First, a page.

Warning: Graphic content.
A woman has been found not guilty of intentionally stabbing her husband during sex in a planned attack.
A Rotorua District Court jury returned its verdicts just after 3pm after deliberating since Monday afternoon.
The woman, who has extended interim name suppression, denied charges of wounding with intent to cause grievous bodily harm and breaching a protection order. She was found not guilty on both charges.
The names of witnesses and the complainant are also suppressed and some details of the case cannot be reported.
It was the Crown’s case the woman straddled her husband during sex and stabbed him in the neck and abdomen as his eyes were closed. He suffered life-threatening injuries but survived.
Crown prosecutor Anna McConachy closed her case on Monday after calling witnesses.
Defence lawyer Tony Bamford said in closing arguments on Monday the stabbing was in self-defence as the man was tightening a strap around her neck during sex. It was the woman’s evidence her husband was mean to her, kicked and spat on her, and kept money from her.
She stabbed him because she feared what he would do.
Sex stabbing: Jury struggles to reach verdict
Judge Tony Snell gave the jury what is called a majority verdict direction about 11am today followed by a Papadopoulos direction just over an hour later.
A majority direction means the jury could reach a majority decision of 11 jurors to one instead of a unanimous verdict of all 12 jurors.
A Papadopoulos direction is a legal term for a judge’s direction when a jury is having trouble reaching a majority verdict. It encourages jurors to persevere with their deliberations and to demonstrate a willingness, having listened carefully to the views of other jurors, to change their views.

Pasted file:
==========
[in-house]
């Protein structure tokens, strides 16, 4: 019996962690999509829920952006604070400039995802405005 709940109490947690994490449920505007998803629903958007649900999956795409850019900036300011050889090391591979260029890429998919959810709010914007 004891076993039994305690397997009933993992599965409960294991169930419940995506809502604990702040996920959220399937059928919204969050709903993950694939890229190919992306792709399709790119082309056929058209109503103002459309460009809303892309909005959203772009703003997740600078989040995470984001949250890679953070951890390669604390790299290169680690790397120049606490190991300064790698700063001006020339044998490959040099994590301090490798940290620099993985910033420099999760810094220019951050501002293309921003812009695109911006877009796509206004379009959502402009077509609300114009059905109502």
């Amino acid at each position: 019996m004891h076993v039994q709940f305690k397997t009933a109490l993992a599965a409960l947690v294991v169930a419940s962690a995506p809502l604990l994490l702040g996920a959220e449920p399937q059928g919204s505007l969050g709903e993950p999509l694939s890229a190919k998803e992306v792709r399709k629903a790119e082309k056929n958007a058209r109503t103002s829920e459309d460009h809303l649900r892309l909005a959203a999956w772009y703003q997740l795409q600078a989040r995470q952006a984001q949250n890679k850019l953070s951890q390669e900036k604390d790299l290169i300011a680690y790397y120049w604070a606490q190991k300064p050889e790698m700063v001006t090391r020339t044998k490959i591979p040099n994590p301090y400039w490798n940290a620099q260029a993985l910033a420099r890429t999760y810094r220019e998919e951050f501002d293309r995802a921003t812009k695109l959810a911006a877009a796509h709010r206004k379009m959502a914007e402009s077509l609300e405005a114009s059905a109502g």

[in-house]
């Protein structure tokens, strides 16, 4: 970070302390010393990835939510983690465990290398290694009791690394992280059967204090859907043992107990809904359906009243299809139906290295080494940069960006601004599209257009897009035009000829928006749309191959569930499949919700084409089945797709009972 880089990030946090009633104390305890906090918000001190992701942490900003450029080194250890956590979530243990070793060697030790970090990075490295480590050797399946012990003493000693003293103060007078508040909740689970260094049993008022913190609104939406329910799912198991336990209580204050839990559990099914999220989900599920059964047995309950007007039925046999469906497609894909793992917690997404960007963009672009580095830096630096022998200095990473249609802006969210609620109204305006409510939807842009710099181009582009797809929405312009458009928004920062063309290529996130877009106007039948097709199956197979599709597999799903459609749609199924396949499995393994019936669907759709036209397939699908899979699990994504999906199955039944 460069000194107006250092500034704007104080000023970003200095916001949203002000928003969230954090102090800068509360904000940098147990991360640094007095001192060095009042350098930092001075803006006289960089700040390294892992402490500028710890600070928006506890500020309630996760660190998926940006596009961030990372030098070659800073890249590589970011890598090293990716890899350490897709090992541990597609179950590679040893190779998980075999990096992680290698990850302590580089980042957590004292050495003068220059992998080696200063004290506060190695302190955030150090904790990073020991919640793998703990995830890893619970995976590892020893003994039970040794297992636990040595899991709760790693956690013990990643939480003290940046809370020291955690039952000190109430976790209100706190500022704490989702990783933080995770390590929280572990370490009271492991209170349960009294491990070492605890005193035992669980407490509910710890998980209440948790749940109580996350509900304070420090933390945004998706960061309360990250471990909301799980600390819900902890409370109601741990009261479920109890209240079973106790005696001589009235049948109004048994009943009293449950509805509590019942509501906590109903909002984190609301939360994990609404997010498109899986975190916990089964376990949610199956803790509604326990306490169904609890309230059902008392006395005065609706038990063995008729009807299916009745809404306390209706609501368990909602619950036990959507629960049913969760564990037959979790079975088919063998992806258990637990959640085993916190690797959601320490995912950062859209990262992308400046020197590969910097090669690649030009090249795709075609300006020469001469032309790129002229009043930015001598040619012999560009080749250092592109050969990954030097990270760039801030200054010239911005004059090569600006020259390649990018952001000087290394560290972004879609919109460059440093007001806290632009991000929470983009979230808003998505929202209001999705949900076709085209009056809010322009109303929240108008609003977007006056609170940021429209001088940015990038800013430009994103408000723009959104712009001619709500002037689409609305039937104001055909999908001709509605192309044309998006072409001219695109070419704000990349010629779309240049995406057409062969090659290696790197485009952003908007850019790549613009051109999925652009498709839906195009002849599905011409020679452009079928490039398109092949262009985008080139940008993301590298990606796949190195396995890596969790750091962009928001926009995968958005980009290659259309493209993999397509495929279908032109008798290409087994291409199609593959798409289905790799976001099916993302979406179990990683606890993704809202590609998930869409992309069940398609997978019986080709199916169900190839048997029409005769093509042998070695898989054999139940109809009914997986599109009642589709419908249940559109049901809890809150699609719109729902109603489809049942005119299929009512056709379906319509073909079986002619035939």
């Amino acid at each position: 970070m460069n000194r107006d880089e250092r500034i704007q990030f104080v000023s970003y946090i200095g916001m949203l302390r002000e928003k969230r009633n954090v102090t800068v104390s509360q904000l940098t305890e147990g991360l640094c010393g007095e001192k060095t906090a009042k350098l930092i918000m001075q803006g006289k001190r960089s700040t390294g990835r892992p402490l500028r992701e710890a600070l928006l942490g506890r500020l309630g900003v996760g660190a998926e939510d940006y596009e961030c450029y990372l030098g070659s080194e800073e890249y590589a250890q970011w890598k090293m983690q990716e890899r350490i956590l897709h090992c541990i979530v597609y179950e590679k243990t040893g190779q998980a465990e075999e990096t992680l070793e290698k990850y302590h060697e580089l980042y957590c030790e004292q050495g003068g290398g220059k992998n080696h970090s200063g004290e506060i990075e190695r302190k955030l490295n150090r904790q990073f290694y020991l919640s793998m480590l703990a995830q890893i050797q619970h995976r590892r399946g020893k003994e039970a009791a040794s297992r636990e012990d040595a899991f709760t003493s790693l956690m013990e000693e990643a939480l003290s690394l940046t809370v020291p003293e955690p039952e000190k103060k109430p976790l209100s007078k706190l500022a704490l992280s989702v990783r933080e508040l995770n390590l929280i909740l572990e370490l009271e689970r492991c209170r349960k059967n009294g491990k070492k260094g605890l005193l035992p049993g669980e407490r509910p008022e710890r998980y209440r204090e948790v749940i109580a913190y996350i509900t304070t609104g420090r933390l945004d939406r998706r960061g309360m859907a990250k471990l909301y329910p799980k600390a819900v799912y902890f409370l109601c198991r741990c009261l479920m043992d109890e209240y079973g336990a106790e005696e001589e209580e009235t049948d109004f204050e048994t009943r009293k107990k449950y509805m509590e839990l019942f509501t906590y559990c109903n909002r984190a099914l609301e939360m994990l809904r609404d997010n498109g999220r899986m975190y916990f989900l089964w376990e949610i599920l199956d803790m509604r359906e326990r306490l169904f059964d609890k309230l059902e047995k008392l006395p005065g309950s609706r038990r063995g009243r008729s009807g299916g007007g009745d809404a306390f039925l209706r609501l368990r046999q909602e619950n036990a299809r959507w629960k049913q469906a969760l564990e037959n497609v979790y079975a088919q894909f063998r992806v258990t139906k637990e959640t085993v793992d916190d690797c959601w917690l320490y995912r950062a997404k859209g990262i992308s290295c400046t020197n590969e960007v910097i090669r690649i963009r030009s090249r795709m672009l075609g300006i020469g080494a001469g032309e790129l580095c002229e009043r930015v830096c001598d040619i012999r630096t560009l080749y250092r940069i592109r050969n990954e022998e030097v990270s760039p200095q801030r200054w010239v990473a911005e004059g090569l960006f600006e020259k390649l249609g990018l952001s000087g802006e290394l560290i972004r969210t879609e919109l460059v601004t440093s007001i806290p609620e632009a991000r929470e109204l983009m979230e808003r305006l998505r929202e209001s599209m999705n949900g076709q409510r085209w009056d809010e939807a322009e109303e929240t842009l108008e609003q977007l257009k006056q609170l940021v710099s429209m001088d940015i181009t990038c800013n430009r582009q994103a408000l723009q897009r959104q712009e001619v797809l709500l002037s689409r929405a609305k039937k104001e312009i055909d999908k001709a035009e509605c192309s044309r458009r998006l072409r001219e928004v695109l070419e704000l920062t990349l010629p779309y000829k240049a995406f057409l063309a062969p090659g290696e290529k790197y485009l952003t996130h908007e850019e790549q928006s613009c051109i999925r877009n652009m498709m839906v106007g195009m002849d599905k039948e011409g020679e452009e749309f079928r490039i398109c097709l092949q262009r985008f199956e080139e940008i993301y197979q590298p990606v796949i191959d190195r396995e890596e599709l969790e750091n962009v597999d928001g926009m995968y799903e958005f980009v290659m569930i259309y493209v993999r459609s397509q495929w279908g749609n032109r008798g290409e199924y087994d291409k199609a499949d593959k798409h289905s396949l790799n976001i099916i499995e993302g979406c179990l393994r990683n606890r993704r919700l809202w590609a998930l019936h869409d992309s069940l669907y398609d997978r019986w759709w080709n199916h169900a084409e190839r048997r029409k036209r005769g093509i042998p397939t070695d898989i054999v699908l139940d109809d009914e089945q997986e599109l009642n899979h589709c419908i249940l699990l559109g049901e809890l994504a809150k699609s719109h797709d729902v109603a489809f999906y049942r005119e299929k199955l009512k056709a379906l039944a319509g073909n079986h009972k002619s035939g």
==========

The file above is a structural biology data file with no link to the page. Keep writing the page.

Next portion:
The jury of four men and eight women delivered two unanimous verdicts.
The Crown case
McConachy said the woman stabbed her husband with scissors during sex which was pre-meditated and followed by a planned cover-up.
The woman had been caught sending nude videos and photos to other men by her children. The couple separated and the complainant took out a protection order against her, she said.
McConachy reminded the jury of a recording played during evidence in which the woman called her husband names including a “f***ing loser” and a “f***ing idiot”.
“Is that someone scared of her husband?” she asked the court.
The complainant said in evidence his wife’s face was blank with no emotion as she stabbed him. He described it as if “no one was home”.
McConachy argued the evidence - particularly the forensic evidence - supported the man’s version of events.
She said the woman’s account was difficult to follow and did not make sense. It had evolved over time and it was not physically possible for the woman to have reached for the scissors and stabbed him, judging by the location of blood on the mattress.
It was also the Crown’s contention the strap never existed during sex and the woman put it around her neck herself after the stabbing to claim he harmed her.
McConachy said it was the woman’s evidence she had distracted her husband and the strap loosened, giving her time to get free and stab him.
But the Crown said the bag strap was not one that tightened or loosened depending on how hard it was pulled.
McConachy said when police arrived, the woman was wearing the strap around her neck and it had been pulled so tight an officer could not get their fingers underneath it. There was also no blood on it, despite a lot of blood being on the bed.
The defence case
Bamford said the woman was distressed after having been served with a protection order, but was also scared of what her husband could do, so reached for scissors when he didn’t stop tightening the strap at her request.
Bamford said the couple had a dysfunctional relationship and the defendant’s comments to a neighbour indicating she wanted her husband gone were made several months earlier in the context of a possible divorce.
Bamford reminded the jury the woman had called 111 – as did one of the children who was tending to their father’s wounds – after the incident and she would not have had time to put a strap around her neck.
The woman’s evidence being “slightly jumbled” came with a three-hour police interview and suffering from a traumatic event.
Kelly Makiha is a senior journalist who has reported for the Rotorua Daily Post for more than 25 years, covering mainly police, court, human interest and social issues.